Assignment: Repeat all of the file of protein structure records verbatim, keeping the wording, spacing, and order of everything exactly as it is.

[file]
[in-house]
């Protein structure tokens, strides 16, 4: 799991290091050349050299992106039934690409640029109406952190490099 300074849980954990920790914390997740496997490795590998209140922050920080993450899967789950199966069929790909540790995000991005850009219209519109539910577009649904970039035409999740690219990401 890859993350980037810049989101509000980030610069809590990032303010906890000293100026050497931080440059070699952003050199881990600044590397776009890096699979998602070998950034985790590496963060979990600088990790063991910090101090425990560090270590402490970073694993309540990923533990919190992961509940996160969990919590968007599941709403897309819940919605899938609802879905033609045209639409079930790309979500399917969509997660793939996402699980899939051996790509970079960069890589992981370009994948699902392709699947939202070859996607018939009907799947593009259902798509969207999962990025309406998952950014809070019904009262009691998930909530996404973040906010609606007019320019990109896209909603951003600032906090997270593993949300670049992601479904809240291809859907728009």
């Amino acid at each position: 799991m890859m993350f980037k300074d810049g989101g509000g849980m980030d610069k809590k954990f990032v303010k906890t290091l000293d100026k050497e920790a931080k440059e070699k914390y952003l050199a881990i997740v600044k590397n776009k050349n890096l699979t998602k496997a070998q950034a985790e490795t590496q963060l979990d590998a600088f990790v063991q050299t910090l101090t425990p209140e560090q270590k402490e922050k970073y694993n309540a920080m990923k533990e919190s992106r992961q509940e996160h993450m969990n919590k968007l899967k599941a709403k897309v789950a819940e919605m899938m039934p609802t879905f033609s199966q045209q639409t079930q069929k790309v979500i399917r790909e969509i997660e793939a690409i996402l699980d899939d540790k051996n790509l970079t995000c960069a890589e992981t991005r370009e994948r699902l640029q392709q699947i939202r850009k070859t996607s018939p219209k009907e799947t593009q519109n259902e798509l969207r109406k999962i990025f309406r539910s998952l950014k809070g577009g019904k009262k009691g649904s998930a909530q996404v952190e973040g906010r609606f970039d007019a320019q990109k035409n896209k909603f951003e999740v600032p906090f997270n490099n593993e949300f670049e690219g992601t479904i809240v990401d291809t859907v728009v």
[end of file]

[in-house]
């Protein structure tokens, strides 16, 4: 799991290091050349050299992106039934690409640029109406952190490099 300074849980954990920790914390997740496997490795590998209140922050920080993450899967789950199966069929790909540790995000991005850009219209519109539910577009649904970039035409999740690219990401 890859993350980037810049989101509000980030610069809590990032303010906890000293100026050497931080440059070699952003050199881990600044590397776009890096699979998602070998950034985790590496963060979990600088990790063991910090101090425990560090270590402490970073694993309540990923533990919190992961509940996160969990919590968007599941709403897309819940919605899938609802879905033609045209639409079930790309979500399917969509997660793939996402699980899939051996790509970079960069890589992981370009994948699902392709699947939202070859996607018939009907799947593009259902798509969207999962990025309406998952950014809070019904009262009691998930909530996404973040906010609606007019320019990109896209909603951003600032906090997270593993949300670049992601479904809240291809859907728009």
């Amino acid at each position: 799991m890859m993350f980037k300074d810049g989101g509000g849980m980030d610069k809590k954990f990032v303010k906890t290091l000293d100026k050497e920790a931080k440059e070699k914390y952003l050199a881990i997740v600044k590397n776009k050349n890096l699979t998602k496997a070998q950034a985790e490795t590496q963060l979990d590998a600088f990790v063991q050299t910090l101090t425990p209140e560090q270590k402490e922050k970073y694993n309540a920080m990923k533990e919190s992106r992961q509940e996160h993450m969990n919590k968007l899967k599941a709403k897309v789950a819940e919605m899938m039934p609802t879905f033609s199966q045209q639409t079930q069929k790309v979500i399917r790909e969509i997660e793939a690409i996402l699980d899939d540790k051996n790509l970079t995000c960069a890589e992981t991005r370009e994948r699902l640029q392709q699947i939202r850009k070859t996607s018939p219209k009907e799947t593009q519109n259902e798509l969207r109406k999962i990025f309406r539910s998952l950014k809070g577009g019904k009262k009691g649904s998930a909530q996404v952190e973040g906010r609606f970039d007019a320019q990109k035409n896209k909603f951003e999740v600032p906090f997270n490099n593993e949300f670049e690219g992601t479904i809240v990401d291809t859907v728009v």